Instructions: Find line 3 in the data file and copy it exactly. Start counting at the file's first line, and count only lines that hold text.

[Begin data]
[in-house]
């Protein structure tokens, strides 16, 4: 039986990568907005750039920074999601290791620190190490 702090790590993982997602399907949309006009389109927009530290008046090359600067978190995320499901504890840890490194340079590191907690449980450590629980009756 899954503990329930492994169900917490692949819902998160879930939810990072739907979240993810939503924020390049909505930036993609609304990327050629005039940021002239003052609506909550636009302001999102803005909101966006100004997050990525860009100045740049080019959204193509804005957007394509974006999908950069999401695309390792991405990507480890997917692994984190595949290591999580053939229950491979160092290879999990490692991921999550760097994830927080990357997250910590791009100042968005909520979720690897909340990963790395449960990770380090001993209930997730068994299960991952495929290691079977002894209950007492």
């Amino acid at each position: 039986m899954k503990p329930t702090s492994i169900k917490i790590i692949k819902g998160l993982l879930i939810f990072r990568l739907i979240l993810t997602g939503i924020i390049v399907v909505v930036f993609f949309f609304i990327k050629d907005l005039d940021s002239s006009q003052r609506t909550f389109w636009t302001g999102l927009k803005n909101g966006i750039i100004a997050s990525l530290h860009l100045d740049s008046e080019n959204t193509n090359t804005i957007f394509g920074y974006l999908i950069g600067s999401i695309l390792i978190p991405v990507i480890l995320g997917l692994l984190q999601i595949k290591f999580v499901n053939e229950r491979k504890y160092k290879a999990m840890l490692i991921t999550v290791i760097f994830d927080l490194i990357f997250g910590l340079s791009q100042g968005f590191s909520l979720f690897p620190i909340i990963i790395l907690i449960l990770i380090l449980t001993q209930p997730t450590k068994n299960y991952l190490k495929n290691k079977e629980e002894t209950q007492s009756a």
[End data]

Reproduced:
């Amino acid at each position: 039986m899954k503990p329930t702090s492994i169900k917490i790590i692949k819902g998160l993982l879930i939810f990072r990568l739907i979240l993810t997602g939503i924020i390049v399907v909505v930036f993609f949309f609304i990327k050629d907005l005039d940021s002239s006009q003052r609506t909550f389109w636009t302001g999102l927009k803005n909101g966006i750039i100004a997050s990525l530290h860009l100045d740049s008046e080019n959204t193509n090359t804005i957007f394509g920074y974006l999908i950069g600067s999401i695309l390792i978190p991405v990507i480890l995320g997917l692994l984190q999601i595949k290591f999580v499901n053939e229950r491979k504890y160092k290879a999990m840890l490692i991921t999550v290791i760097f994830d927080l490194i990357f997250g910590l340079s791009q100042g968005f590191s909520l979720f690897p620190i909340i990963i790395l907690i449960l990770i380090l449980t001993q209930p997730t450590k068994n299960y991952l190490k495929n290691k079977e629980e002894t209950q007492s009756a």